“the commencement or continuation, including the issuance or employment of process, of a judicial, administrative, or other action or proceeding against the debtor that was or could have been commenced before the commencement of the case under this title, or to recover a claim against the debtor that arose before the commencement of the case under this title․” 11 U.S.C. § 362(a)(1).

The bankruptcy court has exclusive jurisdiction to interpret the application and scope of the automatic stay.  Reich v. Reich (1993) Ind.App., 605 N.E.2d 1178, 1182.   Furthermore, Section 362(d) of the Bankruptcy Code provides that the bankruptcy court has authority to grant relief from the automatic stay “by terminating, annulling, modifying, or conditioning such stay․” 11 U.S.C. § 362(d).   The ability of the bankruptcy court “to modify its own injunction fits with the Code's policy of maintaining control over a bankruptcy discharge․” Hammes v. Brumley (1995) Ind., 659 N.E.2d 1021, 1027 (quoting In the Matter of Shondel (1991) 7th Cir., 950 F.2d 1301, 1309).2

 This court has held that, as a general rule, a complaint filed in violation of an automatic stay is null and void.  First Bank of Whiting v. Sisters of Mercy Health Corp. (1989) Ind.App., 545 N.E.2d 1134, 1139.3  While our Supreme Court agrees with this general rule, it created an exception in Hammes/Hendrix, supra, 659 N.E.2d at 1027.   In Hammes/Hendrix, our Supreme Court stated that the trial court was “without jurisdiction to question” the bankruptcy court's “obvious determination that [the plaintiff] could pursue her state action․” Id. at 1028.   In reaching its decision, our Supreme Court noted that “the bankruptcy court expressly modified the stay, allowing [the plaintiff] to pursue her complaint to the extent of the insurance proceeds” 4 and that the bankruptcy court “ordered that the stay be lifted all together nunc pro tunc, effective [the date the bankruptcy petition was filed].”  Id. at 1027.   Our Supreme Court concluded that the Court of Appeals was clearly without jurisdiction to bar the plaintiff's complaint “even in light of the expiration of the state statute of limitations ․ at least to the extent of the insurance proceeds.”  Id. at 1028.   Thus, the question presented in the present case is whether the bankruptcy court's November 17, 1999 modification order applied retroactively, such that the Gregorys' original claim was not void and could proceed.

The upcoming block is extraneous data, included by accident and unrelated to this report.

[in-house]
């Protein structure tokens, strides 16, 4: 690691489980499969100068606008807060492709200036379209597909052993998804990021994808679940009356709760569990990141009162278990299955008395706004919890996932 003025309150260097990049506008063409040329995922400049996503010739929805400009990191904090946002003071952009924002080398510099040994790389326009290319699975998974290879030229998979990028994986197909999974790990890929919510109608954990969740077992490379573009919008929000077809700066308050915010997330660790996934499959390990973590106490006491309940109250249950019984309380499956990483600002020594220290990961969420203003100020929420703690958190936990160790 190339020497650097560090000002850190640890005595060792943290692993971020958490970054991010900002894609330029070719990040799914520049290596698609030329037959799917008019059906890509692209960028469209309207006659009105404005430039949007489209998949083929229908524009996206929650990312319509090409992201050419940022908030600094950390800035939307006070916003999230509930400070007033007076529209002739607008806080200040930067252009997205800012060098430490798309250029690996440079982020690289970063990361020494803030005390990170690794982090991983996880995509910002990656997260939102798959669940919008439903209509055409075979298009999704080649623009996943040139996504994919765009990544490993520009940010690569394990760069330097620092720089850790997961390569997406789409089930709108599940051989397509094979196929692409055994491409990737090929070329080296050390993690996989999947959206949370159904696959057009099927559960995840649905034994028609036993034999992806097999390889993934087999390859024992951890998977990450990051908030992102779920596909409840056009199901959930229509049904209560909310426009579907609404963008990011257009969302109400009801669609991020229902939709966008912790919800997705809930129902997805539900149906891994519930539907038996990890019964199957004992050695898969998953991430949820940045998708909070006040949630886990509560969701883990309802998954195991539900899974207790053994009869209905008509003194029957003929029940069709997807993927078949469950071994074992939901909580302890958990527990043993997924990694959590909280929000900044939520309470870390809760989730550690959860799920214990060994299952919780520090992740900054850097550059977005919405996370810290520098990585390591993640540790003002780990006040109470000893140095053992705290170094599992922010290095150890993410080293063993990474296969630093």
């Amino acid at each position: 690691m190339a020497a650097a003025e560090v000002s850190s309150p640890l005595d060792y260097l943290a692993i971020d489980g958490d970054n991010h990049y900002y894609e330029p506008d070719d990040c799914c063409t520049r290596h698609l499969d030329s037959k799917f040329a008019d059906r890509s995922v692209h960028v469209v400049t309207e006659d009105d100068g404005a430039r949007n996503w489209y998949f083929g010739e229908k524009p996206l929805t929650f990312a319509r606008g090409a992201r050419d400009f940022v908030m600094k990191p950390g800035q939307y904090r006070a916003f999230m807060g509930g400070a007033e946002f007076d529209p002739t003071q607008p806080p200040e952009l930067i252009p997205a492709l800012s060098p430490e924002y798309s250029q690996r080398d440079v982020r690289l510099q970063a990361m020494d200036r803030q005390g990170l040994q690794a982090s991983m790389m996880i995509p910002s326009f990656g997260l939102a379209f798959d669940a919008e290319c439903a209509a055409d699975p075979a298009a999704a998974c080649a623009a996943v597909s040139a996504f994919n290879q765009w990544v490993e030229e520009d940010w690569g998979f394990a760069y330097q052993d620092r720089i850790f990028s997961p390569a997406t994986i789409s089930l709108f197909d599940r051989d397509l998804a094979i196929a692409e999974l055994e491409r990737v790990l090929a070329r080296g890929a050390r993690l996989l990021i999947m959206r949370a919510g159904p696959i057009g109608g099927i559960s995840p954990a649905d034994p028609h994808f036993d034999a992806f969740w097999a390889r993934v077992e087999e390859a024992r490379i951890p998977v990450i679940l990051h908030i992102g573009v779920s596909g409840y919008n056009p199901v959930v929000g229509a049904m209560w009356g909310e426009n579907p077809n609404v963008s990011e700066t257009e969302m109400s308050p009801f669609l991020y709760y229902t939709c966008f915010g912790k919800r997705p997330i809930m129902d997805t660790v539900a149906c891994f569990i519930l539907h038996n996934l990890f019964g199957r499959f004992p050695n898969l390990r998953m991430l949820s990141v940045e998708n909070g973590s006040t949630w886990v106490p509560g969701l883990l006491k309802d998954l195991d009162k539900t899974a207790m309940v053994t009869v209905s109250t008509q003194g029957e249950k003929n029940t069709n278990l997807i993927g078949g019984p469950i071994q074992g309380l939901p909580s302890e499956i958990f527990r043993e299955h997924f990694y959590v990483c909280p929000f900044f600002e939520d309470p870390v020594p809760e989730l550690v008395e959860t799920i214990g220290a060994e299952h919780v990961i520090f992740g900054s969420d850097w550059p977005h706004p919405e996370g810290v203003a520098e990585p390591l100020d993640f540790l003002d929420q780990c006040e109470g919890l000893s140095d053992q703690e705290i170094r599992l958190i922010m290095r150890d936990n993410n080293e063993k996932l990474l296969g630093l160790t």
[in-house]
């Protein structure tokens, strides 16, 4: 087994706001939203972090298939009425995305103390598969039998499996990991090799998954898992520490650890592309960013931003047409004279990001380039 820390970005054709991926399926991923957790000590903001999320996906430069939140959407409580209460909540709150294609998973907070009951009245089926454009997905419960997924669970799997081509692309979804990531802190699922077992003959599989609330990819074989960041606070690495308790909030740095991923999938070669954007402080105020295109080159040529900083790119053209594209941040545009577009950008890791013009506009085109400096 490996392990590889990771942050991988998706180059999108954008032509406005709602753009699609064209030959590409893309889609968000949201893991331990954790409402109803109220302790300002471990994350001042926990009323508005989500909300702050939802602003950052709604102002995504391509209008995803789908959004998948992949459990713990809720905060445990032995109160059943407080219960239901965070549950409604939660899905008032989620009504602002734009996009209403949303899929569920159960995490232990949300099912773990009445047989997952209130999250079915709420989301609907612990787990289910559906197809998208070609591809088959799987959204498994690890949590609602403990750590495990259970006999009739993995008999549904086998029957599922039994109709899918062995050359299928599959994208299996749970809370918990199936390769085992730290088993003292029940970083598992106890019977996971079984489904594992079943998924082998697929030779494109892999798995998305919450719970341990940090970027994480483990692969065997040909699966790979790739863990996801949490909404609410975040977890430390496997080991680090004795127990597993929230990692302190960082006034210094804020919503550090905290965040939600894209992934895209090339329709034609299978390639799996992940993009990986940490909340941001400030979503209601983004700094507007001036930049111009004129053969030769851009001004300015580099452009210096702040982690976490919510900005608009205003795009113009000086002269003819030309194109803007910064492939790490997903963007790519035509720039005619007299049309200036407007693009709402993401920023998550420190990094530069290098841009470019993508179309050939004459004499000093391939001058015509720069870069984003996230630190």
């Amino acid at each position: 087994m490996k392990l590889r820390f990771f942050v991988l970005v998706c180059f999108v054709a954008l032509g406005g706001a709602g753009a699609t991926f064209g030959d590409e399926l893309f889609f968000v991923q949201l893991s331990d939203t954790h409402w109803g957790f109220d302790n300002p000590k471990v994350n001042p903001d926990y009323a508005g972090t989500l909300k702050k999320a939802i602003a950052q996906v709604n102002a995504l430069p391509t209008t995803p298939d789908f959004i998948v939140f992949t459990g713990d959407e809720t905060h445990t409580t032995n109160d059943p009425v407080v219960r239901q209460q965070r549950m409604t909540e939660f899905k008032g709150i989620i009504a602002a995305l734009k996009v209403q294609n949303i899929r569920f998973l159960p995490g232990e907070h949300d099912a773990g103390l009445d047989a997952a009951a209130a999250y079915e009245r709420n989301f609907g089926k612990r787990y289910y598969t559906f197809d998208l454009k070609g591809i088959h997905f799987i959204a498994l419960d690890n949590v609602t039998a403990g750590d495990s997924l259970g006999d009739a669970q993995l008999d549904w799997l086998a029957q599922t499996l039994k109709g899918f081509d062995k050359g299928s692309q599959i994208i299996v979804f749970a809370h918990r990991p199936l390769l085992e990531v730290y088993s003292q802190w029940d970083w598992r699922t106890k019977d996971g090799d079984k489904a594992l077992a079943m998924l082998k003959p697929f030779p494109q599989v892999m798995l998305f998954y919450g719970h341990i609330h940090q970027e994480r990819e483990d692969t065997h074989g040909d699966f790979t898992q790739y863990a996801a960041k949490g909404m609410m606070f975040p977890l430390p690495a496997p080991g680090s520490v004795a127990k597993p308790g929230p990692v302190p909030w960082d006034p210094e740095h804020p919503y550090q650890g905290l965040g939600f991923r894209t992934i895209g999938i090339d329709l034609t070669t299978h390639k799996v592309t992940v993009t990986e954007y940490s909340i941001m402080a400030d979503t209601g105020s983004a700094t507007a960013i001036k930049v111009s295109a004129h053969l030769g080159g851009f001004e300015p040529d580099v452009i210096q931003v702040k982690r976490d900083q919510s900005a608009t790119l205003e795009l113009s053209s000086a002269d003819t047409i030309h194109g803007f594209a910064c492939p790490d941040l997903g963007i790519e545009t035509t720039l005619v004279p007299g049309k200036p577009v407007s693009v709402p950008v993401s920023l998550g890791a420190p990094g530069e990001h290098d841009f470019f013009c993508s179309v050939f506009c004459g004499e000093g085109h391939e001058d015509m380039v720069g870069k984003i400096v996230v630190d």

Zollman argues that the modification order was prospective because there was “no clear intent” that the bankruptcy court intended to make the modification “retrospective.”   Appellant's Brief at 5. Zollman contends that because the modification was prospective, the Gregorys' original complaint was void and they should have re-filed their complaint after the date of the bankruptcy court's modification.   In support of his argument, Zollman attempts to distinguish the present case from the facts and bankruptcy orders in Hammes/Hendrix and Eastern Refractories Co. Inc. v. Forty Eight Insulations Inc. (1998) 2d Cir., 157 F.3d 169.

For purposes of comparison, we set out the facts first in Hammes/Hendrix and then in Eastern:

“Page was injured in an automobile accident with Hendrix in April, 1990.   Hendrix filed for bankruptcy on June 5, 1990, but did not list Page as a creditor in his petition.   Page filed a negligence claim against Hendrix in state court on June 21, 1990 (before the expiration of the applicable statute of limitations).   Hendrix amended his petition to add Page as a creditor having a disputed claim in July. The bankruptcy court discharged Hendrix's debts in September, 1990․ Hendrix moved for summary judgment on the basis that Page had no standing to bring the claim.   Subsequently (but after the expiration of the applicable statute of limitations), the bankruptcy court issued an order in March, 1994, reopening the bankruptcy and lifting the automatic stay nunc pro tunc from the date of the bankruptcy petition's filing ‘so that the Pages may proceed with their action in state court, but only against the insurance proceeds of [Hendrix].’ ”  Hammes/Hendrix, 659 N.E.2d at 1025.